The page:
The search for novel adjuvants for early life vaccinations: can ?danger? motifs show us the way?
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Potent but safe adjuvants are required to circumvent the many limitations of the newborn immune system to induce rapidly effective and long lasting immunity to subunit vaccines. By the use of pattern recognition receptors, antigen-presenting cells (APC) can very efficiently be activated by ?danger? motifs expressed by various pathogens. APC activated by ?danger? motifs, such as immunostimulatory sequences of bacterial DNA, can not only transmit the activation signal from the innate immunity to the adaptive compartment, but also shape the antigen-specific immune responses. Molecules or compounds expressing ?danger? motifs could, therefore, be considered for use as adjuvants for subunit vaccines. In this review, the authors discuss the promises and potential drawbacks that such novel adjuvants could hold for their use in experimental and clinical early life vaccinations.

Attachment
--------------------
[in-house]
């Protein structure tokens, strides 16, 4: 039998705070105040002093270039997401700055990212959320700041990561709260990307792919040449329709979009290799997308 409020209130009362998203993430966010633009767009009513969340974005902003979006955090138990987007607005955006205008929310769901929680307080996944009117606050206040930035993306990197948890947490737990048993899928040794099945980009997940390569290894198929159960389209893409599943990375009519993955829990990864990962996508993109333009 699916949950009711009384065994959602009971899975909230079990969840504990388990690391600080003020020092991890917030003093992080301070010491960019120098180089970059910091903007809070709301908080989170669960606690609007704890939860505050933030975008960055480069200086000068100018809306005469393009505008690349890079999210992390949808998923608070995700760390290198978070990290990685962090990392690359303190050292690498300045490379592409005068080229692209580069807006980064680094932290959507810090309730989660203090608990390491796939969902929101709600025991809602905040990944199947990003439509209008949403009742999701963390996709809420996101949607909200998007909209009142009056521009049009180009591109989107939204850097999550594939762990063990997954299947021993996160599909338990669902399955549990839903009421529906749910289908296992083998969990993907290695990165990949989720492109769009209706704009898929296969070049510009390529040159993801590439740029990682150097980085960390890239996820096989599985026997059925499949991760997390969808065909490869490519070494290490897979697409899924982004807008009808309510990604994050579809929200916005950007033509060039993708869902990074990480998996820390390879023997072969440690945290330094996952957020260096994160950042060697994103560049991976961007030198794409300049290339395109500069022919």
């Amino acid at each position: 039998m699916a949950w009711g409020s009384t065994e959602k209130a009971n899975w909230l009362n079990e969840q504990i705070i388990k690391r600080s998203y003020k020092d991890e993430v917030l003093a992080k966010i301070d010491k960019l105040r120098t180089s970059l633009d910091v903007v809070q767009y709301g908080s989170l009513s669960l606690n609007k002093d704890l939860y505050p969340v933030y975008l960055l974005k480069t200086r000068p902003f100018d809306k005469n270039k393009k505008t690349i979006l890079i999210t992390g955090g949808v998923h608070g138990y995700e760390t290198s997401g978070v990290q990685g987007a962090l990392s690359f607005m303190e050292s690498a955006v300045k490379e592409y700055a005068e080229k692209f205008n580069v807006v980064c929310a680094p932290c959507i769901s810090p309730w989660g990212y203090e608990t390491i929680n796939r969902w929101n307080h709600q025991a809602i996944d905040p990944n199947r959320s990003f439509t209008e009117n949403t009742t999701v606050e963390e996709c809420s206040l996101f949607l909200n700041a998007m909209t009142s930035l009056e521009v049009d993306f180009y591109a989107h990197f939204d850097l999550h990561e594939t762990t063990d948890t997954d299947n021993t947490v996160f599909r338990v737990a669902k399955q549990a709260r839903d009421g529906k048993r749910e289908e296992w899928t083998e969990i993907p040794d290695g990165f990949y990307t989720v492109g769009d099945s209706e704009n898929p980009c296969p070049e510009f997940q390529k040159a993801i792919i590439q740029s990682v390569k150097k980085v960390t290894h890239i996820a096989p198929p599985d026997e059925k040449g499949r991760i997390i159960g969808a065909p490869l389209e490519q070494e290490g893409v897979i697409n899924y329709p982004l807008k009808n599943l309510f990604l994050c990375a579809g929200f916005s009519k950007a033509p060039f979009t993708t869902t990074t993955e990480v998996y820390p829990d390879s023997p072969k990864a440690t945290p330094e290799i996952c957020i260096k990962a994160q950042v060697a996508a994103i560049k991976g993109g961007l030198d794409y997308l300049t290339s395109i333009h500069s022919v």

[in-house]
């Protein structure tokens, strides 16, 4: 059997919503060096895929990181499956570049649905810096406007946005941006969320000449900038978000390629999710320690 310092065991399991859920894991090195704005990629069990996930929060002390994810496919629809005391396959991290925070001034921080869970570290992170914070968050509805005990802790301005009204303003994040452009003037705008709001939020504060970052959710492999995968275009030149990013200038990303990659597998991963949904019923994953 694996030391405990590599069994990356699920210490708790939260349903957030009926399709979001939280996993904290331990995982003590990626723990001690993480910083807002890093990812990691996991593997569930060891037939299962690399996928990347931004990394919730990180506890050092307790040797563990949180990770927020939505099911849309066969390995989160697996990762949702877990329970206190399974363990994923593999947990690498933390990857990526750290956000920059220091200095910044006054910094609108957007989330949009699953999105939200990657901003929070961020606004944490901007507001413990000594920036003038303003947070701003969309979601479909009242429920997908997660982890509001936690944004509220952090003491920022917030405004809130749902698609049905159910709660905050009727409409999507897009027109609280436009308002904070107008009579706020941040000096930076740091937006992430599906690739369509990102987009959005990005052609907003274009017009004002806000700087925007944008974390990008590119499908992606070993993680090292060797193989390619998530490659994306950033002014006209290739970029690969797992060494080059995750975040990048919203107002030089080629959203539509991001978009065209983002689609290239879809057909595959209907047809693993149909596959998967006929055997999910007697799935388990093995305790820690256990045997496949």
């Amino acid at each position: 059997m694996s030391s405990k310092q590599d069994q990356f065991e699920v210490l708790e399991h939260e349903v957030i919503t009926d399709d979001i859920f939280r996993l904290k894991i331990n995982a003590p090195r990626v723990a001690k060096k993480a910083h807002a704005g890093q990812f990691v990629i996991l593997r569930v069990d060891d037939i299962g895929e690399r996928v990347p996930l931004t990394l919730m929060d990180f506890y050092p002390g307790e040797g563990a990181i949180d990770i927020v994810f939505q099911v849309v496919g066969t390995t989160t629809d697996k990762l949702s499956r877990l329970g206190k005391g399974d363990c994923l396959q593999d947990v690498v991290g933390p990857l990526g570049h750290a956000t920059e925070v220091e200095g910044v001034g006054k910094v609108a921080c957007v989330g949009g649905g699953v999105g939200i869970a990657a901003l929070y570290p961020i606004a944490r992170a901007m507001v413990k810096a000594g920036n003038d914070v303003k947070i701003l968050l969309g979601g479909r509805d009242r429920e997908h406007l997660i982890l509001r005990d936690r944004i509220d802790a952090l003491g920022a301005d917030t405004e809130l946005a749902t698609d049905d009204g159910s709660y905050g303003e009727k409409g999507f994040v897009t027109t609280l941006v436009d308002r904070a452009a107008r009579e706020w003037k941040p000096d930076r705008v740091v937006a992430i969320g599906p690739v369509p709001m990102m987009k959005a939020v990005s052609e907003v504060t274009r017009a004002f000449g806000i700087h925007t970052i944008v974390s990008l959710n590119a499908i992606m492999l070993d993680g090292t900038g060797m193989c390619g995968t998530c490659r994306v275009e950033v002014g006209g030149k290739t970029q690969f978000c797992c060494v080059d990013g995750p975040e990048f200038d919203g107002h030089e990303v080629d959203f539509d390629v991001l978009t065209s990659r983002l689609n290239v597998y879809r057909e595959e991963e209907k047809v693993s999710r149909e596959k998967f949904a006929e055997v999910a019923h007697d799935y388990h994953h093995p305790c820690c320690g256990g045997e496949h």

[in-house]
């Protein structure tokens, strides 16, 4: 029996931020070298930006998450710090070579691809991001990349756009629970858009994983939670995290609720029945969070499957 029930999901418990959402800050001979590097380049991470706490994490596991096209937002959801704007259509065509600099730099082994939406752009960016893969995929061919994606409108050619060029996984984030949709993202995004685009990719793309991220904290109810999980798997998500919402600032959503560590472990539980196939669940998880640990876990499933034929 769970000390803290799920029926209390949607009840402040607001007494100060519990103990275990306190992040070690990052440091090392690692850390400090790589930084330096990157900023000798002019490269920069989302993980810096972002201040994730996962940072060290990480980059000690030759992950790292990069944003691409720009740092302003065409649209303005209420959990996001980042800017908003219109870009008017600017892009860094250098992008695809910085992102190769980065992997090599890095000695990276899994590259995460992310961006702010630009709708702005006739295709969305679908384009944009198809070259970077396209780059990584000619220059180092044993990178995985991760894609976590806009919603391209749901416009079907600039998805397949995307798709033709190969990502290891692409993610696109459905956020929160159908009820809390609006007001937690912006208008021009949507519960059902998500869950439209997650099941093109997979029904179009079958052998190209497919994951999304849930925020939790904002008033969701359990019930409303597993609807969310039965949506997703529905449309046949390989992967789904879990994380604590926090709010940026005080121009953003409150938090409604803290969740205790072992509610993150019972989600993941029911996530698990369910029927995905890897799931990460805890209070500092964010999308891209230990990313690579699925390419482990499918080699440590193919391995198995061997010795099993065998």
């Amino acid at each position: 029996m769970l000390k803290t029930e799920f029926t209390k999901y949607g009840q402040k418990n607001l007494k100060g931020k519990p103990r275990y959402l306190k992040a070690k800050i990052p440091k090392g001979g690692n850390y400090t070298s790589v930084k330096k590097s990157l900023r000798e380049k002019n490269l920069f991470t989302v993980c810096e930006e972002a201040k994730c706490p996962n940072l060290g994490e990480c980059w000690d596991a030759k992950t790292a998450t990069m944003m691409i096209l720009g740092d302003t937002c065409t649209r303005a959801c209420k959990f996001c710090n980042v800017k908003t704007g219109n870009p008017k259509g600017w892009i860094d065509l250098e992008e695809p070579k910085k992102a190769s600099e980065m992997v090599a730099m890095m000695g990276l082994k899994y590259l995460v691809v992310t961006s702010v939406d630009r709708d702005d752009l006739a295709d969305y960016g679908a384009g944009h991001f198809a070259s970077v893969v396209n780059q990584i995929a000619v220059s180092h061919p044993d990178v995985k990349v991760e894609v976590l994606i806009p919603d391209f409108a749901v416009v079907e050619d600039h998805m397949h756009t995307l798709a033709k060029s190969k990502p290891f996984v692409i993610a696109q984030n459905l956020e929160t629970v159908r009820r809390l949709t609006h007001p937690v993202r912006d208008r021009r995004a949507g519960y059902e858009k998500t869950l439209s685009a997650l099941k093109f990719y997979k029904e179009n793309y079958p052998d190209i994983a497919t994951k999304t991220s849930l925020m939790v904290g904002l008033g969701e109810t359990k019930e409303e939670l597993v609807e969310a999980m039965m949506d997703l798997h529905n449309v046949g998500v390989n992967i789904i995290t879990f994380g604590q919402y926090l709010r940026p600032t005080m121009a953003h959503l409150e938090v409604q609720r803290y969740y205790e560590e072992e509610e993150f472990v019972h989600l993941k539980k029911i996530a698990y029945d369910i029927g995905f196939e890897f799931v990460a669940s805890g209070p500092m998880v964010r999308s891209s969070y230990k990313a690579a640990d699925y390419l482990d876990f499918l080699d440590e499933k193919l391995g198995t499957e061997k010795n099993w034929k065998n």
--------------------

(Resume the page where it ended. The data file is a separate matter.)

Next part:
Publication order reference
J. Kovarik, World Health Organization Collaborating Centre for Neonatal Vaccinology, Departments of Pathology and Pediatrics, University of Geneva Medical School, Geneva, Switzerland